Often, family members may assist each other, for example in the private financing of the purchase of a home by a child, at a more favourable interest rate (or no interest rate) than would otherwise be available in the mortgage market. Until the 1st of January 2024, where such loans were made between family members there was no obligation to report same to Revenue.

With the commencement of Section 80 of the Finance (No. 2) Act, 2023, an obligation to report to Revenue has been created where loans between such parties have been advanced and the loan (or the aggregate of the loans) exceed €335,000 in the relevant calendar year. If there is a “free use” element to such a loan, a liability to account for same will likely arise. The “free use” element relates to any amount of the loan that is: –

  • not subject to interest;
  • is at a reduced interest rate; or
  • in instances where no interest has in fact been paid.

Now, such loans must be reported to Revenue and where there is a “free use” element, the interest not charged/paid on this element will be taken to be a gift for the purposes of CAT. As the bar to report to Revenue (€335,000) is the same as one’s current Category A threshold, a liability will in all likelihood arise for any “free use” element.

Where parties are considering making such a loan(s) exceeding €335,000, they should consider the following: –

  • agree an interest rate that is not so low that it may be regarded as a “free use” element;
  • be mindful that the failure by the beneficiary to actually pay interest will likely result in the interest not charged/paid being accountable for CAT;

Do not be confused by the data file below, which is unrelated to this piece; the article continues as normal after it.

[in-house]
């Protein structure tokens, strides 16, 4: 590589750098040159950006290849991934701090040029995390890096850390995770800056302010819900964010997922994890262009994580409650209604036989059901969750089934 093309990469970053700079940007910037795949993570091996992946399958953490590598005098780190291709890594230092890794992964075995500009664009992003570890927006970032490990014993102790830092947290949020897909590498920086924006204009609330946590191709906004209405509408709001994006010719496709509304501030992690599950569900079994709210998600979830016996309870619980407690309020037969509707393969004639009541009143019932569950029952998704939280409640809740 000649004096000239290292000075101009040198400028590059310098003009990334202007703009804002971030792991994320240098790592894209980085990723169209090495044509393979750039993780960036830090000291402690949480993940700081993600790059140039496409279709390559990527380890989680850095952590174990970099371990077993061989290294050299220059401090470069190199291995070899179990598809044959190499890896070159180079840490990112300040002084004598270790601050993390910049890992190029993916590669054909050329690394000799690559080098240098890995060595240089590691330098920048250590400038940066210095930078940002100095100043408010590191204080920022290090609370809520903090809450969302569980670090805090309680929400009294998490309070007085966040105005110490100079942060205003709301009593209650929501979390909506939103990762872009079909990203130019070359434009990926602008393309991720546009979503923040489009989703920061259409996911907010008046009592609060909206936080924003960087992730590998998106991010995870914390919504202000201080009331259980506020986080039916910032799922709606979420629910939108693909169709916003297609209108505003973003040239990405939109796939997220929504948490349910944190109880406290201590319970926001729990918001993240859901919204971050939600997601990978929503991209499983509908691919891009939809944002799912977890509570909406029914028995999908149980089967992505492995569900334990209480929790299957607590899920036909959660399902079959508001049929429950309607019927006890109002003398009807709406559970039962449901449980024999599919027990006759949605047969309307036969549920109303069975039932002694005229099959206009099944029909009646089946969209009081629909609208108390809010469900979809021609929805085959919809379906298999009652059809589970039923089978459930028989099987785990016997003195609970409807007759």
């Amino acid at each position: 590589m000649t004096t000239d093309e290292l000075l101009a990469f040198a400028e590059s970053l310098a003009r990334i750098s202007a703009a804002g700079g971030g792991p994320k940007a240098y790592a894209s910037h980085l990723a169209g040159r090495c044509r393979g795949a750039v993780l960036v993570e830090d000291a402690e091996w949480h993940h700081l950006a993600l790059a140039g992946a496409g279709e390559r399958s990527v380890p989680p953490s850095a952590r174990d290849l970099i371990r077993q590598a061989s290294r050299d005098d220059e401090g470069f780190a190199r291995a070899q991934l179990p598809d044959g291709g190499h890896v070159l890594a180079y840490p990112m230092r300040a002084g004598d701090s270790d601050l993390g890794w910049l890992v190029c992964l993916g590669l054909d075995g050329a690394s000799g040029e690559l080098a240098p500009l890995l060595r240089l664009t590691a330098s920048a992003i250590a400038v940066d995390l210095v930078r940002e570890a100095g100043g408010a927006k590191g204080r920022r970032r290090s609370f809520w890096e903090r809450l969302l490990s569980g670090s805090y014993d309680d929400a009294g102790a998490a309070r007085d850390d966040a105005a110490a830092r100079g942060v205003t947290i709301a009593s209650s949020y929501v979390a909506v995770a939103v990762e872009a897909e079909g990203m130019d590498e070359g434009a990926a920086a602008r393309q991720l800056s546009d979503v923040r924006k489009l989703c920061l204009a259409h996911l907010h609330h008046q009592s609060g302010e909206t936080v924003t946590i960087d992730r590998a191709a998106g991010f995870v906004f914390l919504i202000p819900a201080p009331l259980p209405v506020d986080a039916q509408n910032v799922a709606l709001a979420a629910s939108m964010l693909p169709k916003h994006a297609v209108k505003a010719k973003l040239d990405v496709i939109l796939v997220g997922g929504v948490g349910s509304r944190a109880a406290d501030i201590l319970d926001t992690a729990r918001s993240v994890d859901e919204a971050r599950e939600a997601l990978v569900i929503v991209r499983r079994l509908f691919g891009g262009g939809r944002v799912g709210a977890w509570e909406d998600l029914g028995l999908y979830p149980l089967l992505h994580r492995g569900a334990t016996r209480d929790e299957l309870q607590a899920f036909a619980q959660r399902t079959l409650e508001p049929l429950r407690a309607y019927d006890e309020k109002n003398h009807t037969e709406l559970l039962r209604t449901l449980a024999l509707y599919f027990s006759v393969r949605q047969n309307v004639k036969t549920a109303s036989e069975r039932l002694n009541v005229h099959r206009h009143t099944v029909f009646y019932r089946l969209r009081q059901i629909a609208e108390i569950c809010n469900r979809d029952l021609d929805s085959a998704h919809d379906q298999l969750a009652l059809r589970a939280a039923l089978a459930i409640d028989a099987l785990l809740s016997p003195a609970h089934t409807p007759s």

• enter into a formal loan agreement so that all parties (including Revenue) are aware of the terms of the loan.

Should you wish to discuss this topic more, please contact Colm Tobin, Associate Solicitor, of our Property Department by email at ctobin@jwod.ie

J.W. O’Donovan LLP advises Corporate Health Ireland (CHI) on its sale to PAM Group

We are pleased to have advised the shareholders of CHI, one of Ireland’s leading occupational health providers, on its sale to PAM Group, a major provider of occupational health, health screening and wellbeing services in the UK.

The JWOD team included John Fuller (Partner, Corporate), Jerome O’Sullivan (Partner, Commercial Property), Ray Shanahan (Partner, Corporate), and David Pearson (Partner, Employment).

For more information, click here

 

Cork Chamber of Commerce and J.W. O’Donovan LLP welcomes new Chamber Board Member

We are pleased to announce that our Partner, Anne-Marie Linehan, has been appointed to the Board of the Cork Chamber of Commerce. Anne-Marie has been an active member within the Chamber for many years and has always been an advocate for the wider Cork region. Anne-Marie aims to utilise her many years of advising commercial and private clients to benefit the Chamber and its members. We wish Anne Marie the very best in her new role.